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Your New Year's Eve party needs this DIY photo backdrop for selfies

Your New Year's Eve party needs this DIY photo backdrop for selfies
Oh Joy! Founder Joy Cho (center) and team members Nicole Chew (left) and Jessica Hong (right). (Lily Glass)

In the age of social media, if you go to a party and don’t take a selfie — did it really happen?

This New Year’s Eve, take your Snapchat/Instagram/Facebook game up a notch with the addition of a fun, festive DIY photo backdrop and capture the last, fleeting moments of 2018 as you wait for the ball to drop with family and friends.

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Trust us, it’s a thing.

Joy Cho, founder of the Los Angeles-based design and lifestyle blog Oh Joy!, said she sees the popularity of photo backdrops at parties and events as an evolution of trendy photo booths combined with increasingly powerful phone cameras and the rising influence of all things Instagrammable.

“People realized all they needed was a small section of their home or apartment and they have an automatic photo booth,” Cho said. “Then you take the pictures on your phones.”

#NYE19!

Easy for Cho to say, but what about the rest of us with crafting abilities that lean more toward macaroni necklaces and Pinterest strings of Projects We Have No Intention of Ever Making?

“It doesn’t have to be super complicated,” Cho said. “You can make it as detailed or as simple as you want. … It’s based on your budget and your comfort level with crafting.”

Choose the space

“It just has to be an area that is big enough to hold a few people in a photo,” Cho said.

Don’t sweat the lighting

Create a backdrop in a room that already has good lighting. “If you can stand in the room and it looks good to your eye, the camera will probably pick up the same look,” Cho said. “I prefer that over using the flash on your phone because people tend to look caught off guard when you use flash photography.”

Provide props

Cho favors disco balls. “You can never go wrong with a disco ball,” Cho said, “especially on New Year’s Eve. People can use them as props for posing. … A lot of times people feel weird taking a photo, so props are a little bit of an icebreaker.” Not a fan of disco? Cho also favors paper honeycomb balls. “You can get them at any party store. They come in a ton of colors … and sizes from tiny, tiny to super large. Get whatever size makes sense for your space.”

Don’t make yourself crazy

“I think there is so much pressure for everything to look perfect. … If you want to create a beautiful backdrop for a party and can spare 15, 20 or 30 minutes, depending on how complicated you want it to be, then do it … . If the thought of creating it doesn’t make you happy, it’s not going to take away from your party. Your guests are still going to have a good time. It’s kind of the icing on the cake.”

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Two rocking New Year’s Eve ideas

Two of Los Angeles’ brightest stars on the design blogging scene, Joy Cho of Oh Joy! and Kelly Mindell, founder of Studio DIY, shared ideas with The Times for creating sparkling photo backdrops to help us document the evening in style.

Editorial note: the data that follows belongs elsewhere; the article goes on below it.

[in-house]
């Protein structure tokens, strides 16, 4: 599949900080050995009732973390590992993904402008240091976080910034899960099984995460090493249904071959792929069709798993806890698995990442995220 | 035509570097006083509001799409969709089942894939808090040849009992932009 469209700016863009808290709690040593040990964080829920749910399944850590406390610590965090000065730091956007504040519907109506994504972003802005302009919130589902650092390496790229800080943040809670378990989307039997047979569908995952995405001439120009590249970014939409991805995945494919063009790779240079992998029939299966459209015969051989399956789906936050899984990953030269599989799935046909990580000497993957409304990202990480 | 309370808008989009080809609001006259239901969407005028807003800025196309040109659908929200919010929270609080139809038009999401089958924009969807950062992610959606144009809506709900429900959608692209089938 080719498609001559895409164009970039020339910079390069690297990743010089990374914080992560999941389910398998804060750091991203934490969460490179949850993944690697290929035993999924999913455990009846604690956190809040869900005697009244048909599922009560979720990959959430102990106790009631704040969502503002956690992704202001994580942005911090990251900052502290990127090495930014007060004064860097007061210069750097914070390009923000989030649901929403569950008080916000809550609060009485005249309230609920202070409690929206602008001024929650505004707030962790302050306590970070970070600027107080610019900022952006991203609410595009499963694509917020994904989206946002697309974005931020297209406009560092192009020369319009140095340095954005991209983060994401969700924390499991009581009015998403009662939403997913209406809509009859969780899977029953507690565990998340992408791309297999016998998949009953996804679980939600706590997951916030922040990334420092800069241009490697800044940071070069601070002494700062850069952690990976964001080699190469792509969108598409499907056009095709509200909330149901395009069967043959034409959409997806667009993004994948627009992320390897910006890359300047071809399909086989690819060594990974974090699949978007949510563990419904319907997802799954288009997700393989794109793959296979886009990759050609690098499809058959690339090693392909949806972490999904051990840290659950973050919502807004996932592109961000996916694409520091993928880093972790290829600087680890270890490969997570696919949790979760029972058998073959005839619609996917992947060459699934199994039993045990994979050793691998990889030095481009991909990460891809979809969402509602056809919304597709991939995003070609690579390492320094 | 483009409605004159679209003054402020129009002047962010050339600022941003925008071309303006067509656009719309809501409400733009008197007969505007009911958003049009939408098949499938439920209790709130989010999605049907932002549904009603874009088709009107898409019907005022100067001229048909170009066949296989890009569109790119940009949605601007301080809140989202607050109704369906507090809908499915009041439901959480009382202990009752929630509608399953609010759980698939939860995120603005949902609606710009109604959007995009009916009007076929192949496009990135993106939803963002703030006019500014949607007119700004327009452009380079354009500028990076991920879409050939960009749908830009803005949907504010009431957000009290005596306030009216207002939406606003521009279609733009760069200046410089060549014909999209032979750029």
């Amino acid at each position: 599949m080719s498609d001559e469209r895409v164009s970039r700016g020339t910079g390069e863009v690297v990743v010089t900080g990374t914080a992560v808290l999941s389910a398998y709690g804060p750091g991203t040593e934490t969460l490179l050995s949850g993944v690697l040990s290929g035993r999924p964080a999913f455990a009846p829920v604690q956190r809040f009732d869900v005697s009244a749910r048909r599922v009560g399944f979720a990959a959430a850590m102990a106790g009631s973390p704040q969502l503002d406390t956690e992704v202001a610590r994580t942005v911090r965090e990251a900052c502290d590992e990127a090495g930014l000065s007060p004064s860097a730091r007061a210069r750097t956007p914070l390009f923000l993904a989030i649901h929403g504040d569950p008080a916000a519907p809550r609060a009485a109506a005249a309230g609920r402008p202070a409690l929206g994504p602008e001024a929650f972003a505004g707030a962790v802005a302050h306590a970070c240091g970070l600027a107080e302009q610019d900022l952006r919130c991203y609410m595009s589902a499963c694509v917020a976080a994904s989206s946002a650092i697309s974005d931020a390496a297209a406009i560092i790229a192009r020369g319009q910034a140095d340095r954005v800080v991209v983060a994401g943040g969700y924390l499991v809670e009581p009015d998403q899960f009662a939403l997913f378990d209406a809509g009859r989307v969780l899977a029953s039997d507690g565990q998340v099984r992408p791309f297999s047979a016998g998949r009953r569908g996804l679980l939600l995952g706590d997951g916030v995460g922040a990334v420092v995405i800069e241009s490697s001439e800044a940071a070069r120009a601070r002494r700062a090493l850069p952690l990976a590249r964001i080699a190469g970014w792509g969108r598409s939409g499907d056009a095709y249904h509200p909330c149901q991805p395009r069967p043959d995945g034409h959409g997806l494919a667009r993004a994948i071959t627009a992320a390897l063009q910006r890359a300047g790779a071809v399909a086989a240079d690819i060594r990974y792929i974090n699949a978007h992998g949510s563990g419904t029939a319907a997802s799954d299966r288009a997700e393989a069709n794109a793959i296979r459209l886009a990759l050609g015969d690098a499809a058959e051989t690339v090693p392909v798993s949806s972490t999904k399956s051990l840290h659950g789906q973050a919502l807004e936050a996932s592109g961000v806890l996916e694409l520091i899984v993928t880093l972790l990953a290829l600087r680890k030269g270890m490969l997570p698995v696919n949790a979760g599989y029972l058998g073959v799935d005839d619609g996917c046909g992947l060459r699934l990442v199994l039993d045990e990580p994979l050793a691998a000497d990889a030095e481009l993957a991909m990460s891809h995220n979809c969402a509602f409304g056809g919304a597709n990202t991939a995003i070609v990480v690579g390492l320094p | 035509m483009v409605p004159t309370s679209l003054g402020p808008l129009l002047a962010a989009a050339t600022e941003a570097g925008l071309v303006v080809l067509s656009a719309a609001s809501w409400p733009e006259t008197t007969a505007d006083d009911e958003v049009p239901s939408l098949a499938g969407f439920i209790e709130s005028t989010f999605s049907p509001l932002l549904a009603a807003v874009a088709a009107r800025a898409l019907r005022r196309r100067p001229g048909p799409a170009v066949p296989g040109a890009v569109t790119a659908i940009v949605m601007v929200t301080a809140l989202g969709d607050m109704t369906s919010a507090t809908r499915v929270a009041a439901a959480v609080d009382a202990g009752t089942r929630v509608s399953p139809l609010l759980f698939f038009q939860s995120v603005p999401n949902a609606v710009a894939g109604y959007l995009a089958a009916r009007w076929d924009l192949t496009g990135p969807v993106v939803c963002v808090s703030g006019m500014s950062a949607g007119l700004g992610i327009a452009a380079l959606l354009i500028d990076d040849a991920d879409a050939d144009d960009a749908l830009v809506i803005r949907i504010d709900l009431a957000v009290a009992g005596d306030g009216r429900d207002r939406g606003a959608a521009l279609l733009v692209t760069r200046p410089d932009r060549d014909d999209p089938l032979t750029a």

Holo-back: Balloons

Creative lifestyle blogger, Kelly Mindell of Studio DIY strikes a pose in front of her holographic balloon backdrop.
Creative lifestyle blogger, Kelly Mindell of Studio DIY strikes a pose in front of her holographic balloon backdrop. (Jeff Mindell)

Mindell decorated a wall with holographic balloons — those big, puffy, foil balloons — accessorized with disco balls, a portrait chair and glittery, silver fringe. Using large foil balloons, expect to budget between $100 and $150. A smaller space and latex balloons would cut the cost. Here’s how she did it:

Materials:

Balloons, already inflated

Fishing line (available at hardware stores)

Removable hooks (such as Command hooks)

Glue dots or tape

Accessories like disco balls, fringed silver garland

Scissors

1. String holographic balloons on several 10- to 12-foot strands of fishing line.

2. Place removable hooks at varying heights, spaced out across the wall you plan to use as your backdrop.

3. Hang the balloons by wrapping the fishing line around the hooks, snaking the line up and down to catch the various hooks. It doesn’t need to be in any sort of pattern; this process is very forgiving.

4. Use glue dots or tape to add in extra balloons by taping them to the balloons already strung on the wall to fill in gaps.

Pro tip: Grab a smartphone and check out your handiwork, adjusting as needed.

Making An Entrance

Ready for a close-up. A New Year?s Eve photo backdrop with all the trimmings. Photography: Lily Glass.
Ready for a close-up. A New Year?s Eve photo backdrop with all the trimmings. Photography: Lily Glass. (Lily Glass / Lily Glass)

Cho and her team at Oh Joy! created a silver-and-gold tinsel backdrop styled by Julia Wester and Jess Hong that doubles as a photo backdrop and festive entryway on a budget of around $75. Price varies depending on the amount of materials.

Materials:

Tinsel garlands

Ready-made papier-mâché stars from craft store

Spray craft store stars with gold spray paint.
Spray craft store stars with gold spray paint. (Lily Glass)

Small disco balls

Spray paint

Glitter

Wire

Wire cutters

1. Cover your work area with newspapers or drop cloth: Spray the stars with gold paint, then sprinkle with glitter while still wet. Let dry 20 minutes.

(Lily Glass)

2. Using a piece of thin wire, attach stars and disco balls to the tinsel garlands.

3. Hang alternating strands of gold and silver tinsel to create a curtain backdrop (you can hang them from a curtain rod or over a doorway or tape them to a wall).

Pro tip: You can make the backdrop as tall or wide as you want. Just fill in the spaces with garlands for a full, glamorous look.

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